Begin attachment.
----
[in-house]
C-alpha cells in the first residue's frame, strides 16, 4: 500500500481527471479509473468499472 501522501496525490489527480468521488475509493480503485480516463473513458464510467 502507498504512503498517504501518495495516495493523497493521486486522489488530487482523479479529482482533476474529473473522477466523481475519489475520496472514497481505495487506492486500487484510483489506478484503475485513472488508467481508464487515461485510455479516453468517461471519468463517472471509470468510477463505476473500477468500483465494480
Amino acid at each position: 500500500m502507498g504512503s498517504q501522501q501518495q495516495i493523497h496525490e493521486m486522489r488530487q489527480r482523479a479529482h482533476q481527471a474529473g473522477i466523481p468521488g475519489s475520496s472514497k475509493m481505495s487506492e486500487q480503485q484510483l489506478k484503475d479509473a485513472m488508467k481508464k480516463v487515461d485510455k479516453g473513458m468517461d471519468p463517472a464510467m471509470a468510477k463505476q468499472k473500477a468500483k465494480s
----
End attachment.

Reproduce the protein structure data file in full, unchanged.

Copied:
[in-house]
C-alpha cells in the first residue's frame, strides 16, 4: 500500500481527471479509473468499472 501522501496525490489527480468521488475509493480503485480516463473513458464510467 502507498504512503498517504501518495495516495493523497493521486486522489488530487482523479479529482482533476474529473473522477466523481475519489475520496472514497481505495487506492486500487484510483489506478484503475485513472488508467481508464487515461485510455479516453468517461471519468463517472471509470468510477463505476473500477468500483465494480
Amino acid at each position: 500500500m502507498g504512503s498517504q501522501q501518495q495516495i493523497h496525490e493521486m486522489r488530487q489527480r482523479a479529482h482533476q481527471a474529473g473522477i466523481p468521488g475519489s475520496s472514497k475509493m481505495s487506492e486500487q480503485q484510483l489506478k484503475d479509473a485513472m488508467k481508464k480516463v487515461d485510455k479516453g473513458m468517461d471519468p463517472a464510467m471509470a468510477k463505476q468499472k473500477a468500483k465494480s